The National Standard: What employers need to know

Mental health is an issue that affects all employers, large and small. While there is no question that keeping employees healthy and productive is smart business, there are even more compelling reasons—evident in recent court settlements—for protecting employees’ psychological health and safety.

According to a 2009 report, Stress at Work, Mental Injury and the Law in Canada by Dr. Martin Shain, a professor at the University of Toronto’s Dalla Lana School of Public Health, Canada’s legal system is clearly putting more onus on employers to provide a workplace that is not only physically safe but also psychologically safe. This trend is also evident in the new National Standard of Canada for Psychological Health and Safety in the Workplace, launched in January 2013 by the Canadian Standards Association and the Bureau de normalisation du Québec. Championed by the Mental Health Commission of Canada, the standard is a voluntary set of guidelines, tools and resources to protect mental health in the workplace.

While implementing the standard is easier than many employers might think, the challenge is often a lack of awareness of and attention to workplace mental health. This is especially the case among smaller employers, whose limited resources are often fully focused on day-to-day operations.

A recent survey by Empire Life of its small to mid-size plan administrators highlights this challenge. While 72% reported that their organizations have the means to identify patterns of negative conduct (e.g., managers and others who lose their temper and shout, ridicule, humiliate, exhibit discriminatory attitudes/ conduct or avoid dealing with conflict), only 64% reported having the means to resolve such situations promptly, effectively and sustainably. More importantly, only 50% said their managers are capable of skilfully handling difficult conversations or removing barriers to communication. And just 43% said their managers are capable of developing action plans to address difficult situations—and even fewer are able to follow through on those plans.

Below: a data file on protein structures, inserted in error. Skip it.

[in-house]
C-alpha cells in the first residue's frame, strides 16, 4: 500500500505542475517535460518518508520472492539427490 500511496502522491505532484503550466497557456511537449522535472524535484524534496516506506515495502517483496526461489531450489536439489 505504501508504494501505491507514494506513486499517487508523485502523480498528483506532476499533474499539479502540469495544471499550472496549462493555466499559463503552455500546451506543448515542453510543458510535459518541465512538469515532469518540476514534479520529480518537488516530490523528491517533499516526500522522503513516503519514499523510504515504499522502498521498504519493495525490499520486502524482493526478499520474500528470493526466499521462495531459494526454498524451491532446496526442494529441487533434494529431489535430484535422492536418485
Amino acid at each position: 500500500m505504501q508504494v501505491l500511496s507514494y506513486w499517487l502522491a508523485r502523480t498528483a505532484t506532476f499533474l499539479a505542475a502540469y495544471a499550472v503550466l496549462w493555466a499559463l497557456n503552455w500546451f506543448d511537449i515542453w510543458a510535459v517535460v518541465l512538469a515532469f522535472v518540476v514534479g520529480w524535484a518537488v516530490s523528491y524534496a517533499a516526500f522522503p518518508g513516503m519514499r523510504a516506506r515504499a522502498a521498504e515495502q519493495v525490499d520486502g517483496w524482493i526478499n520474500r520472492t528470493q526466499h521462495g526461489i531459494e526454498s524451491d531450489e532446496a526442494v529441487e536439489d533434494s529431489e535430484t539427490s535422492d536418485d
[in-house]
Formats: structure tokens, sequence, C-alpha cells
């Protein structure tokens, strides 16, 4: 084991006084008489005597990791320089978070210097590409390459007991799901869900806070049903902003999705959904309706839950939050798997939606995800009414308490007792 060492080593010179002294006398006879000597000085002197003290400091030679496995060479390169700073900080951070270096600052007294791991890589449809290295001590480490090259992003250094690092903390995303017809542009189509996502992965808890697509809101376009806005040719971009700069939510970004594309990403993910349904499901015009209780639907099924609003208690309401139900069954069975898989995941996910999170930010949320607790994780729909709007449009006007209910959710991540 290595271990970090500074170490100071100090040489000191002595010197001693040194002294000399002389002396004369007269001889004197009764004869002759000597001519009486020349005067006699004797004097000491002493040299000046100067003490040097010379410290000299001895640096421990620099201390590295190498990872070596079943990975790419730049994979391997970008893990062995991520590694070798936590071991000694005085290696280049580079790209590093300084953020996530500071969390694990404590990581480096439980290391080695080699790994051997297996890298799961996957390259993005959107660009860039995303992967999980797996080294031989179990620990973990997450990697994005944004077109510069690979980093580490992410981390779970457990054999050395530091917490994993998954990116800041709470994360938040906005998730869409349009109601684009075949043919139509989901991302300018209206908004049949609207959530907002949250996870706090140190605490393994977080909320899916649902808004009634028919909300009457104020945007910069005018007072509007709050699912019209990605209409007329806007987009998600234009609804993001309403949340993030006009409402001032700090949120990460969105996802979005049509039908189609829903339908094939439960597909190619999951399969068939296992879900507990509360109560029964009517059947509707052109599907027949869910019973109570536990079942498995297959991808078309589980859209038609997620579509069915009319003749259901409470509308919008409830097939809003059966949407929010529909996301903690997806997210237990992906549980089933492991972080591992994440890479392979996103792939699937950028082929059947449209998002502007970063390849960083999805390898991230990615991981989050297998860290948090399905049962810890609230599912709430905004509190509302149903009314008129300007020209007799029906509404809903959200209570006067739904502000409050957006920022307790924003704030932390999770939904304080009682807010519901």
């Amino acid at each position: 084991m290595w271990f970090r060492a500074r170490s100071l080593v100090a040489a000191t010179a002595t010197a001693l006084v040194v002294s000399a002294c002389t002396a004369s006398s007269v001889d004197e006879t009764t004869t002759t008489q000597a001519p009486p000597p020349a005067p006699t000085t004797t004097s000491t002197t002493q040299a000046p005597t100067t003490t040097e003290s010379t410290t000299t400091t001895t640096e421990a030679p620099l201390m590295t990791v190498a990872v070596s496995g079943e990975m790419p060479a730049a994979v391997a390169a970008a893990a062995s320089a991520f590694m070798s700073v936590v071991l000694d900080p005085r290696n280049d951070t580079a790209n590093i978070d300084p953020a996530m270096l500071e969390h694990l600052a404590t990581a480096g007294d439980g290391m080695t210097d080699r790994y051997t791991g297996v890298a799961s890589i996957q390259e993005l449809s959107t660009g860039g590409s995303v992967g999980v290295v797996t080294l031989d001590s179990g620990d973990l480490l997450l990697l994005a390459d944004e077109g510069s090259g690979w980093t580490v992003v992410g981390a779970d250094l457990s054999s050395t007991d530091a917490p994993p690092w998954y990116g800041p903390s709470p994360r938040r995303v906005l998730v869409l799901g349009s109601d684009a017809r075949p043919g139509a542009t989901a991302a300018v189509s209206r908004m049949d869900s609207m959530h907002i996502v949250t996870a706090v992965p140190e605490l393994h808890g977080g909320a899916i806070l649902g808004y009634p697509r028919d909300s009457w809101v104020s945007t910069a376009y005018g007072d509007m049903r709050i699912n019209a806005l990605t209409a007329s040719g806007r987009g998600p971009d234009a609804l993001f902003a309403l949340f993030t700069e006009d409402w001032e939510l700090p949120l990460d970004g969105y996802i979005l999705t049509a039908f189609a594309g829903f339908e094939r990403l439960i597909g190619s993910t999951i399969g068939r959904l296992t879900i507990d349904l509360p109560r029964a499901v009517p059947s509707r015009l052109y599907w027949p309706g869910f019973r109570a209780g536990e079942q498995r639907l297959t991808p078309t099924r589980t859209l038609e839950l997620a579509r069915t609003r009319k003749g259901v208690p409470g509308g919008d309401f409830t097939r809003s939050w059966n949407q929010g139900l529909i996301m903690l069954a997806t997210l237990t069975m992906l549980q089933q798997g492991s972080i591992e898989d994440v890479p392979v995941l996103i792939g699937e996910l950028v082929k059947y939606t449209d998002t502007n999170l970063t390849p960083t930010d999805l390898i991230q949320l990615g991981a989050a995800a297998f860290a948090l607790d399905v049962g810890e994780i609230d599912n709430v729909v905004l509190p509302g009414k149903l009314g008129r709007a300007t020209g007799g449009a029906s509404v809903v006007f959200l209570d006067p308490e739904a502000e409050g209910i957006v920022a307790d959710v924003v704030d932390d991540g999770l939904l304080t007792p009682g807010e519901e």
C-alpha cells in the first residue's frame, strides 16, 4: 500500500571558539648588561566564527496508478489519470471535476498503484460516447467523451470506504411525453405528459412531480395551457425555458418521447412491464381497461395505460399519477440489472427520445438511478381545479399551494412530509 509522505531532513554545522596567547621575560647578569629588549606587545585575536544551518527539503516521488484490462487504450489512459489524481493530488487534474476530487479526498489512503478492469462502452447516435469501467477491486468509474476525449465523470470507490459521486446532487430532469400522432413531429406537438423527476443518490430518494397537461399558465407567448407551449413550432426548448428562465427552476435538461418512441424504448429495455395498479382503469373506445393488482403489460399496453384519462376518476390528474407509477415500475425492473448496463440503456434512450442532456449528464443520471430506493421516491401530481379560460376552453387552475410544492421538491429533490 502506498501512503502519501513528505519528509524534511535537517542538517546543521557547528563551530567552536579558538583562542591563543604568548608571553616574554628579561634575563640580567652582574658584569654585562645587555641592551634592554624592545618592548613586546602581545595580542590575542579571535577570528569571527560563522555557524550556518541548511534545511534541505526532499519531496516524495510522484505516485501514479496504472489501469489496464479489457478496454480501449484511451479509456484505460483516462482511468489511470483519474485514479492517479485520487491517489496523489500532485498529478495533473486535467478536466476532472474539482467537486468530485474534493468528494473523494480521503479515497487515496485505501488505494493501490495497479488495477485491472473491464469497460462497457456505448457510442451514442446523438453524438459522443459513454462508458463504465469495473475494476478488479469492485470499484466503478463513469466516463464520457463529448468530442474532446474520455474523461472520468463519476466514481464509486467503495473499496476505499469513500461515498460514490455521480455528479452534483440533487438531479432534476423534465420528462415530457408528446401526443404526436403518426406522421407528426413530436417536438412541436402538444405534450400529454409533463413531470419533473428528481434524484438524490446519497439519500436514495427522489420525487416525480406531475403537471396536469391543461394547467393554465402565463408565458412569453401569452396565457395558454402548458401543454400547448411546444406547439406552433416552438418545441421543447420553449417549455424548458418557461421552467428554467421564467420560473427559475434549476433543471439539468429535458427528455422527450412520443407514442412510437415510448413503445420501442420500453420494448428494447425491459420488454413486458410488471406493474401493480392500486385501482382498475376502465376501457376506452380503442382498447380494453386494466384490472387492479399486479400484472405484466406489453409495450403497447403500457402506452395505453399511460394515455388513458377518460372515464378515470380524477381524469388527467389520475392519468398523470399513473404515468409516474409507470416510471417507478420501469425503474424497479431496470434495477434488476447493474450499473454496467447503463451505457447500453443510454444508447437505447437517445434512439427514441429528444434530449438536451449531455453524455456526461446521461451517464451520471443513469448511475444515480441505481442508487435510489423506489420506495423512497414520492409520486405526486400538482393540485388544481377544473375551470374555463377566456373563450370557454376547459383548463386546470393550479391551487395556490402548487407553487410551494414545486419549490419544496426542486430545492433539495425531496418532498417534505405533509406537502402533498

Clearly, managers’ difficulty in handling challenging workplace situations presents potentially serious issues for employers. The Stress at Work report makes it clear that managers who, for example, impose unreasonable demands, prevent workers from being able to control their work, or fail to recognize workers’ rights or achievements contribute to common workplace conditions such as depression, anxiety and burnout. The impact on employee engagement, loyalty, absenteeism and productivity is well known; the legal and financial risks are only now beginning to become evident.

There are a number of steps that employers—even the smaller ones—can take to begin promoting a psychologically safe workplace (see “The 4 Bs of Psychological Safety at Work” below). First and most important is to talk to managers about the new standard and their role in implementing it in the organization. But this doesn’t necessarily mean having to invest in a lot of added resources. Often, resources are already available—through the employer’s employee assistance program, for example—to give managers coaching and guidance to build the skills they need.

Ultimately, it’s about dialogue among managers and employees about how to work together for a psychologically healthy workplace. Once everyone starts talking about the standard, they are, in effect, beginning to apply it.

The 4 Bs of Psychological Safety at Work
By Martin Shain, SJD

1. BE AWARE Employers should assume that the contract of employment includes an implied promise of a psychologically safe system of work that requires a floor standard of fair, civil and respectful conduct. This is true in both unionized and non-unionized workplaces. The rule in practice appears to be that employers retain the duty to provide a psychologically safe system of work throughout all phases of the employment relationship, including times when employees may be under the temporary supervision of third-party agents such as insurers, benefits administrators, employee assistance programs, return-to-work specialists and contracted medical experts.

2. BE FAIR Accept that the foundation of everyday fairness in the workplace is the basic legal requirement to recognize and accommodate up to a reasonable standard the legitimate interests and rights of others. Accept that, in order to achieve this floor standard of fairness, it is necessary for those who manage and supervise others to have basic interpersonal skills that include the ability to actively listen, facilitate vital conversations and elicit information in a careful manner.

3. BE CAREFUL The golden rule of the psychologically safe workplace is to avoid doing psychological harm to another person where a reasonable person in the same situation could or should have seen it coming. In other words, avoid reasonably foreseeable harm (which roughly means harm that a panel of 12 ordinary people from your workplace would have seen coming).

Be on the lookout for signs of conflict or other interpersonal tension among employees, and between employees and their managers or supervisors. Act upon it when you see it. The responsibility to be vigilant and proactive in this regard is a key element of the duty to provide a psychologically safe workplace.

Janet Jackson is vice-president, group marketing, with Empire Life.

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